I realized I had to go back to the basics. If I liked rice, I will grow rice. I like chili so I will grow chili. I don’t care about the market and not waiting for the money. But now the market comes to me and they say, ‘Oh your mango is so healthy.’

I let things grow and happen naturally. I let the insects eat and insects cut wood for you. If you use chemicals all the time to get rid of insects, you’ll go crazy. Let them do the work for you.

I don’t need to listen to economic times. No matter what’s happening, I have food. We focus so much on growing money and GDP but I want to know how to grow happiness. When money is involved, people are not as happy.

The farm runs itself now and doesn’t need workers. I learned everything from my life.

[Foreign volunteers] started coming by accident. Tourists went the wrong way and ended up at my farm and asked what we were doing. We started building the houses so they had a place to stay. We keep the culture of the hill tribe of each house and every house has its own traditions.

When Thai TV people interview me, they call me crazy because I am not following the Western way and modern society. More kids are going to the city and less of them are working on the farm. Older people will get tired and will have to sell the land.

If I could change one thing, I want to change education in the world. We put our children in a cage. We teach them not the real things like how to plant rice, water, how to survive. Technical knowledge and how to use things is important.

I’m always using my imagination. I was able to start a forest in the Saudi Arabia using air conditioning. When the condensation dropped to the ground, it got me thinking about how to begin planting. Then everyone started copying me and every building had air con.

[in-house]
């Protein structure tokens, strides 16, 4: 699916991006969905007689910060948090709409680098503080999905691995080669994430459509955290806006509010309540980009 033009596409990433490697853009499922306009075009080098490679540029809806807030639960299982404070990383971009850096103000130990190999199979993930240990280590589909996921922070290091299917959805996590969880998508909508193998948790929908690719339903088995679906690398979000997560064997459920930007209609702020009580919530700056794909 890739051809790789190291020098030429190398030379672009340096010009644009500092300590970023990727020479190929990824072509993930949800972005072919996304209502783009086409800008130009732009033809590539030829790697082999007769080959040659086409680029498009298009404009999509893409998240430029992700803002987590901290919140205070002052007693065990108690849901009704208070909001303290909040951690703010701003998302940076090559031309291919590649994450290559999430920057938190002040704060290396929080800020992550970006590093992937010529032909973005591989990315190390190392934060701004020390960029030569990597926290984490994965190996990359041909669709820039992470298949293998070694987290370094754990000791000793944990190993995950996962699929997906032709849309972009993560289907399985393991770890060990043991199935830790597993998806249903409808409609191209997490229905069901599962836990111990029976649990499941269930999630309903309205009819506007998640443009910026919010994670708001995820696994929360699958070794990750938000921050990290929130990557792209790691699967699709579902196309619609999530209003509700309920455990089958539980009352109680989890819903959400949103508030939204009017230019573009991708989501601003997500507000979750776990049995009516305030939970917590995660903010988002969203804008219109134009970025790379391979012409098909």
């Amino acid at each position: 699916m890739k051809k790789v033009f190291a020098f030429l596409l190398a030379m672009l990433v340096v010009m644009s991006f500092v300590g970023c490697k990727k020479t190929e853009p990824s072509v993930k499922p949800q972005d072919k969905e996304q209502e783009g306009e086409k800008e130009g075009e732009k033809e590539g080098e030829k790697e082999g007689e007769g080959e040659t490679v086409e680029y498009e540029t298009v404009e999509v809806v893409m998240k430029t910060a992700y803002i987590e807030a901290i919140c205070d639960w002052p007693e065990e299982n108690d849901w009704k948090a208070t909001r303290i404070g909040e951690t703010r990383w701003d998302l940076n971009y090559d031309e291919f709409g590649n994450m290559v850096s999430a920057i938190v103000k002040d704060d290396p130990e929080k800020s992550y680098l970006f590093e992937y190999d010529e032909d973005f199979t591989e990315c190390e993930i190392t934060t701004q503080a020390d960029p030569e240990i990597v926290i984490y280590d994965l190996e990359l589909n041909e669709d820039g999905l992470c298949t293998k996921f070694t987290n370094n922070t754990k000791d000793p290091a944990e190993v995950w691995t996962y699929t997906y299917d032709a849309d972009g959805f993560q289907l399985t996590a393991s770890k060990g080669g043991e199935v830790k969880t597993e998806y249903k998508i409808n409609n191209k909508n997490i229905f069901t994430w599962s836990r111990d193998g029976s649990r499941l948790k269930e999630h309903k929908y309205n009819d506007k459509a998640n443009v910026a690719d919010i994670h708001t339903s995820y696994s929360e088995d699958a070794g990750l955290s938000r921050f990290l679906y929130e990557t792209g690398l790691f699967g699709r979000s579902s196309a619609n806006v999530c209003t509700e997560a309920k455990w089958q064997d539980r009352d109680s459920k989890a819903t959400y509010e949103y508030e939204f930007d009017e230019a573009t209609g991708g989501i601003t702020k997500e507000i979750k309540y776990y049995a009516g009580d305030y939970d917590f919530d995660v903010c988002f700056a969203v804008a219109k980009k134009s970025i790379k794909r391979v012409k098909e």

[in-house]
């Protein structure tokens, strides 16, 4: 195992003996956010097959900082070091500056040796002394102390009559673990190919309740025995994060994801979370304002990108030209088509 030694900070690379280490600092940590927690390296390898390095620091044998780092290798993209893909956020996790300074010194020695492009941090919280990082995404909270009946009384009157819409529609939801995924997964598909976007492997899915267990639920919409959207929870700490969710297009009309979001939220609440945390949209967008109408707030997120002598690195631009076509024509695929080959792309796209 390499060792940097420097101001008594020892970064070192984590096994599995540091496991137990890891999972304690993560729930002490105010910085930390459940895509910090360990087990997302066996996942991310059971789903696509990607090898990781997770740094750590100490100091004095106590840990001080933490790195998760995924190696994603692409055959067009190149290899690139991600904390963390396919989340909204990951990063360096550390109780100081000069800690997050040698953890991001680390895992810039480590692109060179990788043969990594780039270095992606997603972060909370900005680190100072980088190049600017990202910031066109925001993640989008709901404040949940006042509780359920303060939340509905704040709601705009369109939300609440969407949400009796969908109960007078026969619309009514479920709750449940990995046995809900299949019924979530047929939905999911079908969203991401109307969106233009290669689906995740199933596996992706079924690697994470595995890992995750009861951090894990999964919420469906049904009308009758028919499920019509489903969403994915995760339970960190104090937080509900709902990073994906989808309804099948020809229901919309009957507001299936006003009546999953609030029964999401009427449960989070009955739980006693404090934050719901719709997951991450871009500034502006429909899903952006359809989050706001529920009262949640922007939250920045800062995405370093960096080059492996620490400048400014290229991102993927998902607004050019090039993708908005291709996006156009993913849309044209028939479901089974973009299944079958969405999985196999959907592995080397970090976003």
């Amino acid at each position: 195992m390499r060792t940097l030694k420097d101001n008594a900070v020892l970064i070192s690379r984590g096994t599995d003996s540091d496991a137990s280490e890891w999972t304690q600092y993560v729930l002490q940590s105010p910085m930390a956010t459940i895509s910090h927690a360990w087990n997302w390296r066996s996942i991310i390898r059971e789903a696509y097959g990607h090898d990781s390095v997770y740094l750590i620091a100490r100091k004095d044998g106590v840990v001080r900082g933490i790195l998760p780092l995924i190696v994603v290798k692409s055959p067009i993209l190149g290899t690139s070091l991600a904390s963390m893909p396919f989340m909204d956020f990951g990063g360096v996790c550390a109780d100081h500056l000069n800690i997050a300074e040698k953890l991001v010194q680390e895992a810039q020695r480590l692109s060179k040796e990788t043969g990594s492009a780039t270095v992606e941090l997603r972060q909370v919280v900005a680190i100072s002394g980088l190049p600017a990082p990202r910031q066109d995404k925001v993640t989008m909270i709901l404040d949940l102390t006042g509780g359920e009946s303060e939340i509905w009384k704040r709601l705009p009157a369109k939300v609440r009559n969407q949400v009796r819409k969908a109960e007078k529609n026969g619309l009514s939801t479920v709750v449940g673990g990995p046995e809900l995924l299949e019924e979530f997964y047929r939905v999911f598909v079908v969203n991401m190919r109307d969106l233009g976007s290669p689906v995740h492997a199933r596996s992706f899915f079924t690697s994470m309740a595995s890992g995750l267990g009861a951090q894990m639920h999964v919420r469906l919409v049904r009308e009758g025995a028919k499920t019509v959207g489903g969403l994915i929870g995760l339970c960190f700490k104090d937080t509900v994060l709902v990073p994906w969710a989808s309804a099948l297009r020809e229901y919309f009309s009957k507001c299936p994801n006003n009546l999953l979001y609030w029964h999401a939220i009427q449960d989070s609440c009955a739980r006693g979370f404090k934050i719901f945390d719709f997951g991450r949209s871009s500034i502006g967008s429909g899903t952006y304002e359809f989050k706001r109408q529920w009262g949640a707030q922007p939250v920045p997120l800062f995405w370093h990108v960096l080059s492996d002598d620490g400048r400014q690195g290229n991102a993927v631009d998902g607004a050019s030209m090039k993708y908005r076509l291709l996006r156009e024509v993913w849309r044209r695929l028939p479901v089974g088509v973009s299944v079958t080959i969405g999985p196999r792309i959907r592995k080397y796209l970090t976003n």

While I was in Malaysia it was very sad they cut all the trees to make palm oil. This is not the right way, we need to go back to simple living and taking care of the land.

One day a British company bought and cut trees by [our] farm and the forest and water disappeared. So we must reforest. There was a Japanese company who moved work away from Thailand to Laos because the labour was cheaper and Thailand cried. I say, ‘Don’t cry, just plant.’

Sandot has said that the traditional way is being lost and some groups of local people are responsible for burning down forests, which supplies much bamboo that can be used to build many things. He often gets emotional when he speaks to people about how some communities don’t take care of the environment that can sustain them.

So whenever someone is willing to learn how to farm naturally whether they are from Thailand or another part of the world, he is very happy to teach them and always shares his positive smile, positive energy and happiness.

Sandot uses solar panels that were produced in Thailand.

Sandot’s adorable mom who spends much of her time weaving baskets. She teaches guests how to weave at Tacomepai.

Plastic is banned from the farm because it often can’t be reused and burning it is toxic.

This is how guests are informed when their meal is ready.

The delicious food that is cooked at Tacomepai is either grown on the farm or bought from local markets nearby.

This is a natural water filtering system built by Sandot that uses rocks, gravel, sand, charcoal and ash. The filter is renewed every six months.

Bamboo plate.

Bottles that have been reused to grow plants to minimize waste.

A watering system where excess water is redirected to the blue container (bottom right) to be reused. The plants are held on slanted bamboo so the water trickles through all of them.

This is one of many bungalows that Sandot built to accommodate his guests. My friend and I also slept in the rooftop for two nights during our stay in Pai.

The classroom where people learn about permaculture.

Where I brushed my teeth by our room.

Volunteers’ schedule.

Where we have our nightly fire.

The wonderful outdoor kitchen.

Tea time.